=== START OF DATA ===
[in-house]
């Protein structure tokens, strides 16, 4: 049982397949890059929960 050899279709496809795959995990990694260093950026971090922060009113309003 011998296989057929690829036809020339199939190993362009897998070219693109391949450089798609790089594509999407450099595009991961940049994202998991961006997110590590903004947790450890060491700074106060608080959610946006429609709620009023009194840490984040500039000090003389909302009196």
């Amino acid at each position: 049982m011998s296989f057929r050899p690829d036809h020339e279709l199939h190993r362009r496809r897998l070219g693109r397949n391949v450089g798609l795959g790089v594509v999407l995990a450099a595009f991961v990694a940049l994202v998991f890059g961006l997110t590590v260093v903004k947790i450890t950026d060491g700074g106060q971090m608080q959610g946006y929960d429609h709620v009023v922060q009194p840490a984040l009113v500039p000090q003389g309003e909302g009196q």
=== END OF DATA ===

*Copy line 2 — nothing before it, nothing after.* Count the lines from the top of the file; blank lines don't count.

């Protein structure tokens, strides 16, 4: 049982397949890059929960 050899279709496809795959995990990694260093950026971090922060009113309003 011998296989057929690829036809020339199939190993362009897998070219693109391949450089798609790089594509999407450099595009991961940049994202998991961006997110590590903004947790450890060491700074106060608080959610946006429609709620009023009194840490984040500039000090003389909302009196």